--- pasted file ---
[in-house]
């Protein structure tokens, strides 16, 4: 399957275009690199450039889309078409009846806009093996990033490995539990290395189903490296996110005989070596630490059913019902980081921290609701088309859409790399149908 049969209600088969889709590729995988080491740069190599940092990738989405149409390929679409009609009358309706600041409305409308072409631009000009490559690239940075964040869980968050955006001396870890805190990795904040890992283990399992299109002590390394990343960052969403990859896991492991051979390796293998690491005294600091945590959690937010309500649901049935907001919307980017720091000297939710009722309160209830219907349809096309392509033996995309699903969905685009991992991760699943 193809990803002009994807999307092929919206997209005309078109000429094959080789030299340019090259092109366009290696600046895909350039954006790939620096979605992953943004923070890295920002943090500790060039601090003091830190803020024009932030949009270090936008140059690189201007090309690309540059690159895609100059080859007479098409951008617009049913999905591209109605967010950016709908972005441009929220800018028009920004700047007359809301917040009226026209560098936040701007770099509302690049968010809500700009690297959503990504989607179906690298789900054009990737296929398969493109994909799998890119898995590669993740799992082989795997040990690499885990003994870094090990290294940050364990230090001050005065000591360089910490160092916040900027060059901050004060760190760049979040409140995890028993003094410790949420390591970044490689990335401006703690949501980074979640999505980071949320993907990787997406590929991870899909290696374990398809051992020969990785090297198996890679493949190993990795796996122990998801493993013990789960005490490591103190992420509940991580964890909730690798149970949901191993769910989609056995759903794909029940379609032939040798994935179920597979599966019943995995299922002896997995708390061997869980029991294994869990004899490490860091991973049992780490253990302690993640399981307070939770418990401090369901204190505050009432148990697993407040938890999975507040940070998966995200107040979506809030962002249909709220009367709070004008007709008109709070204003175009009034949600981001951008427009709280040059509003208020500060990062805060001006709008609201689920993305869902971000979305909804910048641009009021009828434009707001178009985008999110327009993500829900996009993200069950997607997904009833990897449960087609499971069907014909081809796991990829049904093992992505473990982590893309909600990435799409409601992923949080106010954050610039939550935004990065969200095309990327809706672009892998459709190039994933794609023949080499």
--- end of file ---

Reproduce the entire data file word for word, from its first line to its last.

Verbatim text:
[in-house]
């Protein structure tokens, strides 16, 4: 399957275009690199450039889309078409009846806009093996990033490995539990290395189903490296996110005989070596630490059913019902980081921290609701088309859409790399149908 049969209600088969889709590729995988080491740069190599940092990738989405149409390929679409009609009358309706600041409305409308072409631009000009490559690239940075964040869980968050955006001396870890805190990795904040890992283990399992299109002590390394990343960052969403990859896991492991051979390796293998690491005294600091945590959690937010309500649901049935907001919307980017720091000297939710009722309160209830219907349809096309392509033996995309699903969905685009991992991760699943 193809990803002009994807999307092929919206997209005309078109000429094959080789030299340019090259092109366009290696600046895909350039954006790939620096979605992953943004923070890295920002943090500790060039601090003091830190803020024009932030949009270090936008140059690189201007090309690309540059690159895609100059080859007479098409951008617009049913999905591209109605967010950016709908972005441009929220800018028009920004700047007359809301917040009226026209560098936040701007770099509302690049968010809500700009690297959503990504989607179906690298789900054009990737296929398969493109994909799998890119898995590669993740799992082989795997040990690499885990003994870094090990290294940050364990230090001050005065000591360089910490160092916040900027060059901050004060760190760049979040409140995890028993003094410790949420390591970044490689990335401006703690949501980074979640999505980071949320993907990787997406590929991870899909290696374990398809051992020969990785090297198996890679493949190993990795796996122990998801493993013990789960005490490591103190992420509940991580964890909730690798149970949901191993769910989609056995759903794909029940379609032939040798994935179920597979599966019943995995299922002896997995708390061997869980029991294994869990004899490490860091991973049992780490253990302690993640399981307070939770418990401090369901204190505050009432148990697993407040938890999975507040940070998966995200107040979506809030962002249909709220009367709070004008007709008109709070204003175009009034949600981001951008427009709280040059509003208020500060990062805060001006709008609201689920993305869902971000979305909804910048641009009021009828434009707001178009985008999110327009993500829900996009993200069950997607997904009833990897449960087609499971069907014909081809796991990829049904093992992505473990982590893309909600990435799409409601992923949080106010954050610039939550935004990065969200095309990327809706672009892998459709190039994933794609023949080499």